I suspect that the author was very skeptical as she started putting the history into order, but eventually became overwhelmed by the evidence. She takes you along for the ride in a brilliant and beautifully written history. She made a believer out of me!

3 people found this helpful

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  • Max Casey
  • 20-07-18

Annie does it again

I really enjoyed this book. Annie Jacobsen seems to always deliver. It’s a long book but very well researched and a very interesting story.

2 people found this helpful

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  • RK
  • 11-06-17

Strong beginning and ending but sags in the middle

This was an interesting book and well researched but the anecdotal stories in the middle tend to drag on and become almost unbearably maudlin in parts. The strength of the book is in the beginning and end parts where the author talks about the post-war programs that were initiated by the government looking into these areas and the cold war aspects of the programs. It is fascinating how much money has been poured into these programs over the past few decades. The book really drags in the middle and there is far too much time spent on Uri Geller. Nothing really new is revealed but it takes up a significant chunk of the book and it appears that the author has become something of a fangirl of Uri. This story has been told over and over and the book would have benefited from a stronger editor.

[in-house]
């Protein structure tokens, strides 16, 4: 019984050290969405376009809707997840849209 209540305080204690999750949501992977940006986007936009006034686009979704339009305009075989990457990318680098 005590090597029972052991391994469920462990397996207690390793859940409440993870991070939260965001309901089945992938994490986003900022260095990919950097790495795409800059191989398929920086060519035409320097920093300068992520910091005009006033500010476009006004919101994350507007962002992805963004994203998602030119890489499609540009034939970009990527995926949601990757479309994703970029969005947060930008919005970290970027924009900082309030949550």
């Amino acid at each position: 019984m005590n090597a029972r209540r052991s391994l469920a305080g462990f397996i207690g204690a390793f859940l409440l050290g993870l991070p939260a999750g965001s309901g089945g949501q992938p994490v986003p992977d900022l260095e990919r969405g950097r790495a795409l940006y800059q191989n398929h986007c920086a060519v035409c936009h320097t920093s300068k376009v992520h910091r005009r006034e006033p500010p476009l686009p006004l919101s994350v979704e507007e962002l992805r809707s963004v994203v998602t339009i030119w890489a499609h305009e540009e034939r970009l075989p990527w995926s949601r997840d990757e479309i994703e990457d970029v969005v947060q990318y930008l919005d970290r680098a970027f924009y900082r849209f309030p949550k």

The narration of this book was painful. The publisher really should have gotten someone other than the author to narrate. Dull monotone voice that required me to speed up the narration just to get through it. I might have enjoyed this more if they had a more dynamic narrator.

5 people found this helpful

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  • C K
  • 10-12-18

Superb

An insightful look at a complex topic. Well written and meticulously researched. Jacobsen maintains an objective stance throughout.

Well performed by the author.

4 people found this helpful

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  • philip
  • 18-05-17

Phenomenally mediocre narration of a good book

Any additional comments?

I have listened to 3 annie jacobsen books. I listen to well over a hundred books a yr. and have come to believe that the narration is as important as the information. I have struggled through very poor narrations that has made me want to give up or nod off to sleep, but struggled through to get the story. I have also discovered with few exceptions (Malcom Gladwell being the only one that readily comes to mind) that the author make the worst narrator. I loved all three stories in the Jacobsen books, but was very put off by her breathy pronunciation, badly acted and badly paced narration. I know I could never do better, but I have heard many professional narrators that can. Please get one. I almost stopped listening several times and I'm glad I didn't, but it was a struggle. I'll have to get any other books she does on Kindle and forgo the audible. The story was worth the pain, but please try out some other options. Love the story, the narration not so much.